The Holy Grail …
We’ve all experienced it, good and bad. We’ve all talked about it (especially when it was bad). Customer satisfaction, where it begins and where it ends. Not just because ultimately our customers pay our bills, and pay for us, but because it’s absolutely and fundamentally obvious – if we treat our customers well, look after them, show them respect, admit when we’re wrong (and make suitable amends), and go to extraordinary lengths to deliver brilliant customer service, they will stay with us (even if things don’t always go to plan) and keep dealing with us.
Because this is so obvious, everybody (or nearly everybody) says that it is their top business priority. But if that’s the case, why do so many companies get it wrong so much of the time? At first glance it seems a big, complex question demanding a big, complex answer – and, sure, it’s not always straightforward – but it seems to us to come down to just two things:
- the culture of the company (IBM used to have a mantra about “delighting the customer”. which always struck a chord with me!)
- the way that the culture is implemented
Of course, saying that you want to deliver customer satisfaction and embedding it in the culture are two different things; and even if that’s achieved, is the business operationally geared up for that delivery? And here’s the problem!
In my personal experience, of all the companies I’ve ever dealt with, personally and professionally, one stands out a mile for delivering brilliant service. I was once fortunate enough to meet their Director of Customer Service, when I gave him the positive feedback and asked him how they did it. His reply: “We give everyone who interacts with customers the ability to make decisions”. That was it! Interesting, isn’t it? I’m not saying that this is the answer for everyone, but it is a brilliant demonstration of how to embed the culture of superb customer satisfaction operationally.
So how can everyone find the Holy Grail (or at least get close)?
Well, first of all we have to know what our customers think of us, by asking them what we’re good at and where we need to improve. We then have to make those improvements, and ask them again. And keep improving, and keep asking, over and over again. And don’t just focus on improving what we’re not so good at – look to improve what we’re already good at (i.e. go from “good to great”), and see the difference!
There’s an interesting (and much discussed) quote by H. James Harrington which goes:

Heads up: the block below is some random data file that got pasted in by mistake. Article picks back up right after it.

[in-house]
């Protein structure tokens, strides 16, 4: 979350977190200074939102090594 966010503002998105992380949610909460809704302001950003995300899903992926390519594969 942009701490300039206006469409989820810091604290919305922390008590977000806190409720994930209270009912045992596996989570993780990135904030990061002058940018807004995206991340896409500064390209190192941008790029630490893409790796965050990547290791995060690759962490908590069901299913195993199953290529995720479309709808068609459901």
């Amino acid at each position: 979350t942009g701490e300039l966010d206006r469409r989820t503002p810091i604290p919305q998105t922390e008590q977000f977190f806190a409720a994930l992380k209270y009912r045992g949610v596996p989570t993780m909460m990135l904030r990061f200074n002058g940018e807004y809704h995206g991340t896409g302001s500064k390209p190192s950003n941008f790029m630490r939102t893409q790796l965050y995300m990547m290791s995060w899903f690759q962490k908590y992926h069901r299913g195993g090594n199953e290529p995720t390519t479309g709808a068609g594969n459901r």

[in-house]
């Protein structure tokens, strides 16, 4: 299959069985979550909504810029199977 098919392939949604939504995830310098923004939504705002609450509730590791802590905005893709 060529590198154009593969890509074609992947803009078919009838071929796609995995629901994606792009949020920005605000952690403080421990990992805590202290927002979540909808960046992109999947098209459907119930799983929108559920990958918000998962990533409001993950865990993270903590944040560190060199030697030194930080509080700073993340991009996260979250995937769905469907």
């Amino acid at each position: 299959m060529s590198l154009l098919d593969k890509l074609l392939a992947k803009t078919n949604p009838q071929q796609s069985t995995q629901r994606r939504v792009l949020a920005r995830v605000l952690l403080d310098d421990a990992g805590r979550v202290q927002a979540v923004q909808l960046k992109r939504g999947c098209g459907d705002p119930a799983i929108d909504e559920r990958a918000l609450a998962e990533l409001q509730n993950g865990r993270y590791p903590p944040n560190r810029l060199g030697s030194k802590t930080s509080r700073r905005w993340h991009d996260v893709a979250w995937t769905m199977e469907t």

“Measurement is the first step that leads to control and eventually to improvement. If you can’t measure something, you can’t understand it. If you can’t understand it, you can’t control it. If you can’t control it, you can’t improve it.”
We can argue all day with his central tenet, but what we probably wouldn’t disagree with is the simple fact that we can only KNOW that we’ve improved if we KNOW our starting position. And that means that we have to measure it, somehow. And that’s where the Net Promoter Score or NPS comes in.
What is NPS and how does it work?
NPS is an index that measures the willingness of customers to recommend a company’s products or services to others. Part of its wide appeal is its simplicity – it asks just one question:
“On a scale of 0 to 10, how likely are you to recommend this company’s product or service to a friend or colleague?”
and then divides the responders into three categories: detractors, passives, and promoters.
Detractors score from 0 to 6, and are clearly not happy. They will not make a positive recommendation and in all probability will make a negative one!
Passives score 7 or 8. They are broadly neutral. They probably wouldn’t say anything negative, but aren’t enthusiastic enough to say anything positive either.
Promoters, who score 9 or 10, are positive and enthusiastic about the company’s products and services, and will make positive recommendations to other potential buyers, often proactively.
What does it tell us?
An awful lot, actually! The Temkin Group has found that “compared to detractors, promoters are almost six times as likely to forgive, are more than five times as likely to repurchase, and are more than twice as likely as detractors to actually recommend a company.” (Click here for details on how you can access the full report).
On the flip side, a detractor can and often will use up your valuable resources (filing complaints and calling customer service lines regularly), they probably won’t buy anything from you anyway, and may well spread negative news!
So how do I increase my score?
As we mentioned above, the key thing is to do something with the results – otherwise what’s the point?
Calderstone is one company that takes customer satisfaction very seriously, and uses the results to drive ever improving performance. Martin Bender, the Managing Director, when asked about the most recent NPS survey undertaken on his customers, responded with: “In order to maintain high service levels, and look to improve where possible, the NPS survey provides our primary metric. Our score was 51. It was encouraging to see the promoters scoring us 9’s & 10’s, and we received valuable insight into those scoring us 8 and below who were contacted for their feedback which has been acted upon already.”
So there you have it! Ask your customers how they feel, act upon the results, and position yourselves for continual improvement. Just like Calderstone do!
That’s it for now; in our next article we’ll be looking at print services. We hope you’ll enjoy it!